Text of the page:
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Meeting Ruskin Bond and Devdutt Pattanaik

7 February, 2018 12:30:00
Home / Meeting Ruskin Bond and Devdutt Pattanaik
Meeting Ruskin Bond and Devdutt Pattanaik

How did Namit Chaturvedi, Class IV student of Birla High feel speaking to Ruskin Bond and Devdutt Pattanaik

This year, I went to the Tata Steel Kolkata Literary Meet at Victoria Memorial. There were two parts in which the show was held; one, in Son-Et-Lumiere and the second in the Western Quadrangle of The Memorial. I heard and saw four authors I had never seen before. Though I got only two signatures, it was a fun experience to go there. The fun part was that I had bunked school to go there!

I was lucky the first day, to listen to what Ruskin Bond had to say! He told us that the story ‘A Face in the Dark’, though finished when Mr. Oliver saw no eyes, nose or mouth on the guard’s face, had one more part. Some children had the story in their literature syllabus, so the publishers had cut the last part. It said that Mr. Oliver had a heart attack and he instantly died. But, according to him, the publishers cut it so that our teachers didn’t get a heart attack! I asked him that when he had run away from school, how did the dacoits catch him and his friend, Daljit. Because according to the story ‘Running Away’, there was no one to be seen, so how did the dacoits appear out of thin air??

But the answer was inaudible because of my friend. He had not been able to talk to Mr. Bond, so, a shoulder push or a murmur about something like ‘You asked him that stupid question’ or ‘I was about to tell him about the poem I’ve written’ were disturbing. I only heard one word from the answer to my question, and that was ‘Daljit’. Still, it was indeed a fun experience to listen to Ruskin Bond.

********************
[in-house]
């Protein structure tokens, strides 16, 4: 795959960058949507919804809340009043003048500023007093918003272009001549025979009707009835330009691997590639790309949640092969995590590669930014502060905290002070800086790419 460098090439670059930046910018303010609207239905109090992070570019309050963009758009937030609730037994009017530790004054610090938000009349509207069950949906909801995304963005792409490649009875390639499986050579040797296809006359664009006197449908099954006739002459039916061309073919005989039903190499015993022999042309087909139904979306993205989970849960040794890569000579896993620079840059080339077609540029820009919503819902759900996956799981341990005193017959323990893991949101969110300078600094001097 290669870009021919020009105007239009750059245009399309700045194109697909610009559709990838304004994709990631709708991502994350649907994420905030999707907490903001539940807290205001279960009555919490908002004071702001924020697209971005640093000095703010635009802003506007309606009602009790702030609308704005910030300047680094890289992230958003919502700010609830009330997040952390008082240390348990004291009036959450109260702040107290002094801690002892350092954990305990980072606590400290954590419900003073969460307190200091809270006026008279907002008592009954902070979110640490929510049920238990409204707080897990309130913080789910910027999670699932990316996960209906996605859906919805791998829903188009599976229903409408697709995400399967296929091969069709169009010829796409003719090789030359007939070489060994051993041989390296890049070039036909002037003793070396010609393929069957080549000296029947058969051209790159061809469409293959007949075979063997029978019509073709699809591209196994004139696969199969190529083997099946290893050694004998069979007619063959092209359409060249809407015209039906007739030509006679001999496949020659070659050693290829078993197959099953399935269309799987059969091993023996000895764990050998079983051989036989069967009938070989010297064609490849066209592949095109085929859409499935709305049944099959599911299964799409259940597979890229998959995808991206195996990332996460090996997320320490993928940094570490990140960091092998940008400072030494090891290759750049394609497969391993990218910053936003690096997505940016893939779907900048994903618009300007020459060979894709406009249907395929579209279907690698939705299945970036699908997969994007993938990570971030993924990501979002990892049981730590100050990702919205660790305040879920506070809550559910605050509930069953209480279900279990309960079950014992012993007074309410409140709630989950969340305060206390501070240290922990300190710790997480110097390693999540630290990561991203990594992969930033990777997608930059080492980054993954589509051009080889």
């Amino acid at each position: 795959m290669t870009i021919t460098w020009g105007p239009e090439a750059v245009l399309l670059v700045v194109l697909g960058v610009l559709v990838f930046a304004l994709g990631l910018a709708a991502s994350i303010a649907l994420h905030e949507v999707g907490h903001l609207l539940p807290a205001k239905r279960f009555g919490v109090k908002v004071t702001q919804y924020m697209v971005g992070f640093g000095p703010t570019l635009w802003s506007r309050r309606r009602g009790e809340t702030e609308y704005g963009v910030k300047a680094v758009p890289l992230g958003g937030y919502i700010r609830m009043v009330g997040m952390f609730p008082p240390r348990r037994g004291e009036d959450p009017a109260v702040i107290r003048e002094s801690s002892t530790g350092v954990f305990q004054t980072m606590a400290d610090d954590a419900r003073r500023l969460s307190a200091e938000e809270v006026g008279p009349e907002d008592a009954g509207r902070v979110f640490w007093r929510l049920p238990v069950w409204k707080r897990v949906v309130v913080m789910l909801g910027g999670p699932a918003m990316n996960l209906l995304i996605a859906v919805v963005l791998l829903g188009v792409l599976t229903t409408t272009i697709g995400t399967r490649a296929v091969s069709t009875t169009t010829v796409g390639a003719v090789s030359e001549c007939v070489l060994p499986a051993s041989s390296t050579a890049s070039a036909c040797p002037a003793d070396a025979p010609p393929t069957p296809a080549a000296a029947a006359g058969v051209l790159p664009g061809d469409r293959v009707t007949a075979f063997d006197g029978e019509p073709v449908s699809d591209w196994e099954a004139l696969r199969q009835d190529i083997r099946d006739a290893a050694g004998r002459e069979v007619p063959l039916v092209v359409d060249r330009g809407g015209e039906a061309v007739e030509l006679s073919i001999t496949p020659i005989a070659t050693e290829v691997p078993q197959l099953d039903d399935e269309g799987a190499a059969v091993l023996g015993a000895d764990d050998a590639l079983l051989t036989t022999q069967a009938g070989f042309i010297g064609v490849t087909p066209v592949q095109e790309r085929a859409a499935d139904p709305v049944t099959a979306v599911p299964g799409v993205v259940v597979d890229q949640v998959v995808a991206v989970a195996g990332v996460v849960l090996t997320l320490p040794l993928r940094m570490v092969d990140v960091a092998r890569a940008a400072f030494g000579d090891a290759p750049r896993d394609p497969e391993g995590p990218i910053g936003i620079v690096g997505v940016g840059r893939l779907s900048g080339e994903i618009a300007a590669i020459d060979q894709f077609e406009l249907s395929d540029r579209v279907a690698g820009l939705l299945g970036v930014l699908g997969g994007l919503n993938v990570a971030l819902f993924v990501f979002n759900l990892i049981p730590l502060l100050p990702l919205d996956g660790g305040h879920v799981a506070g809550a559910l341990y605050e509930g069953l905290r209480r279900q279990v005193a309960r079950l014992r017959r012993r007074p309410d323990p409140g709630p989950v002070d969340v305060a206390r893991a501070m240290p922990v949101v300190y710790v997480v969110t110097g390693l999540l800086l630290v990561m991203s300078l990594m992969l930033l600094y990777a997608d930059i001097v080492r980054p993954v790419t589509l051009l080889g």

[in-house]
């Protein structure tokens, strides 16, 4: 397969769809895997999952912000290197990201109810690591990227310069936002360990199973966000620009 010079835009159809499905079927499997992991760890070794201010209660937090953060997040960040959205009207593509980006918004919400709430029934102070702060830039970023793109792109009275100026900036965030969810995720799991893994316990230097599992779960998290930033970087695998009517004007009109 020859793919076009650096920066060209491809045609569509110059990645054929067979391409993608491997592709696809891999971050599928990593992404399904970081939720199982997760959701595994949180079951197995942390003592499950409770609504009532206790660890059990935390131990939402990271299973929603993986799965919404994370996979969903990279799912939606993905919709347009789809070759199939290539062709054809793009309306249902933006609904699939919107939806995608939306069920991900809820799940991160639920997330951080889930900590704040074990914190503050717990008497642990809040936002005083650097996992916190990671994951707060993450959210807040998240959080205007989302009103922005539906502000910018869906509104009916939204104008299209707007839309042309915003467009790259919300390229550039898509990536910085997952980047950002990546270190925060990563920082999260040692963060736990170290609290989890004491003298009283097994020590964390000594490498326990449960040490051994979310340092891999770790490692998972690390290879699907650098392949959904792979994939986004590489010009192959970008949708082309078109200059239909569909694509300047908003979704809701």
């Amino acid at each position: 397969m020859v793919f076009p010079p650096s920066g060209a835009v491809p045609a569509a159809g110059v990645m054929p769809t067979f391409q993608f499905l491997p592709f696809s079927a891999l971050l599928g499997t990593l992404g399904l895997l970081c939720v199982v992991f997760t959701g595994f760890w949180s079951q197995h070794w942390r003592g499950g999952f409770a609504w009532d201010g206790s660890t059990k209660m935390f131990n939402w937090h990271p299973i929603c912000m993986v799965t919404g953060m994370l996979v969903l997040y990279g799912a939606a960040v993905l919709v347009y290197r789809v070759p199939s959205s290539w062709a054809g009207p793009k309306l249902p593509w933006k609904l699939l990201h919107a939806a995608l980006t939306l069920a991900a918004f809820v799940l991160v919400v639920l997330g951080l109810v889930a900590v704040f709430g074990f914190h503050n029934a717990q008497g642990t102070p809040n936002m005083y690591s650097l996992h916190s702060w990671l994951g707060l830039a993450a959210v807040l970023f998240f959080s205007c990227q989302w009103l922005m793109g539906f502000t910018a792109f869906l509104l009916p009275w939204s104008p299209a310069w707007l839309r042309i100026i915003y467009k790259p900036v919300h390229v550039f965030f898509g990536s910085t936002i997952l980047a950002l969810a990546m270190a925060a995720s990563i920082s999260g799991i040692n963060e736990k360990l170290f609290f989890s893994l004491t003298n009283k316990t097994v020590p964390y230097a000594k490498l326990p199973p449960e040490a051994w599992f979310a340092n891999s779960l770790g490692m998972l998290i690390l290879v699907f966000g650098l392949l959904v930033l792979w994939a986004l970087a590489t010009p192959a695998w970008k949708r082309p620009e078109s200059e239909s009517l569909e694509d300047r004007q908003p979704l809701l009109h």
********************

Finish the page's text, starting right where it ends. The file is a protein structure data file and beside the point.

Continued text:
The next day came Devdutt Pattanaik! If anyone asks me, what Devdutt Pattanaik told me, the answer would be “Cool Down”, because every question he asked would be answered by me, mostly correct, but always attempted. He told us that if we had ever played the game ‘Dog and the Bone’, we would understand the concept of Mahabharata. To him it was just a story of a hundred dogs fighting against five to get a bone, that the bone was the part of land that belonged to the father of the Pandavas, Pandu, which the Kauravas had got hold of. He had so much knowledge! He wrote the Ramayana as ‘The Girl Who Chose’ and the Mahabharata as ‘The Boys Who Fought’. He told us that the Lakshman Rekha was first written by Krittivasa, a Bengali poet who wrote the Ramayana in Bengali. Before that, none of the versions of the Ramayana had this concept of the Lakshman Rekha. Mr. Pattanaik didn’t know how the Pandavas and Kauravas looked, so he drew Emojis instead of real people. While I was getting the books signed, he looked up at me and smiled. It was a wonderful feeling.

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